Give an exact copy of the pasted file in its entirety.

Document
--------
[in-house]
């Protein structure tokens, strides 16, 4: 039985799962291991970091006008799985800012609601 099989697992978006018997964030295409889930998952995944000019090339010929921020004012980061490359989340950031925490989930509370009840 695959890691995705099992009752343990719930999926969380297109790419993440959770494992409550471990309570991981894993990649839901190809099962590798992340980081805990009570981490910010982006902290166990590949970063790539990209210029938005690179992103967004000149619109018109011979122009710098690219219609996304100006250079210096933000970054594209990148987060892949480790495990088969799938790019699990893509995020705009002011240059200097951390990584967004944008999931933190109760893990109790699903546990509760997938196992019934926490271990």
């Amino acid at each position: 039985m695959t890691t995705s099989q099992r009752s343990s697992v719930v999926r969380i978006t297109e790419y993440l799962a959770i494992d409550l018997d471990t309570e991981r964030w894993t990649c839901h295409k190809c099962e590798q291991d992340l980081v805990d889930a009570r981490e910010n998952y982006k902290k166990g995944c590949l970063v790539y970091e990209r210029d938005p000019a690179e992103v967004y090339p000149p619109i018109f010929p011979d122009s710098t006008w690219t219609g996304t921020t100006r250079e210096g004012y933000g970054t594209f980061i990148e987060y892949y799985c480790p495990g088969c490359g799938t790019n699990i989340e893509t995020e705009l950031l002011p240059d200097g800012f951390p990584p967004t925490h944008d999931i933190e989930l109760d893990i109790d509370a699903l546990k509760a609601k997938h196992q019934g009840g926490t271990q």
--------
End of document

[in-house]
């Protein structure tokens, strides 16, 4: 039985799962291991970091006008799985800012609601 099989697992978006018997964030295409889930998952995944000019090339010929921020004012980061490359989340950031925490989930509370009840 695959890691995705099992009752343990719930999926969380297109790419993440959770494992409550471990309570991981894993990649839901190809099962590798992340980081805990009570981490910010982006902290166990590949970063790539990209210029938005690179992103967004000149619109018109011979122009710098690219219609996304100006250079210096933000970054594209990148987060892949480790495990088969799938790019699990893509995020705009002011240059200097951390990584967004944008999931933190109760893990109790699903546990509760997938196992019934926490271990």
């Amino acid at each position: 039985m695959t890691t995705s099989q099992r009752s343990s697992v719930v999926r969380i978006t297109e790419y993440l799962a959770i494992d409550l018997d471990t309570e991981r964030w894993t990649c839901h295409k190809c099962e590798q291991d992340l980081v805990d889930a009570r981490e910010n998952y982006k902290k166990g995944c590949l970063v790539y970091e990209r210029d938005p000019a690179e992103v967004y090339p000149p619109i018109f010929p011979d122009s710098t006008w690219t219609g996304t921020t100006r250079e210096g004012y933000g970054t594209f980061i990148e987060y892949y799985c480790p495990g088969c490359g799938t790019n699990i989340e893509t995020e705009l950031l002011p240059d200097g800012f951390p990584p967004t925490h944008d999931i933190e989930l109760d893990i109790d509370a699903l546990k509760a609601k997938h196992q019934g009840g926490t271990q």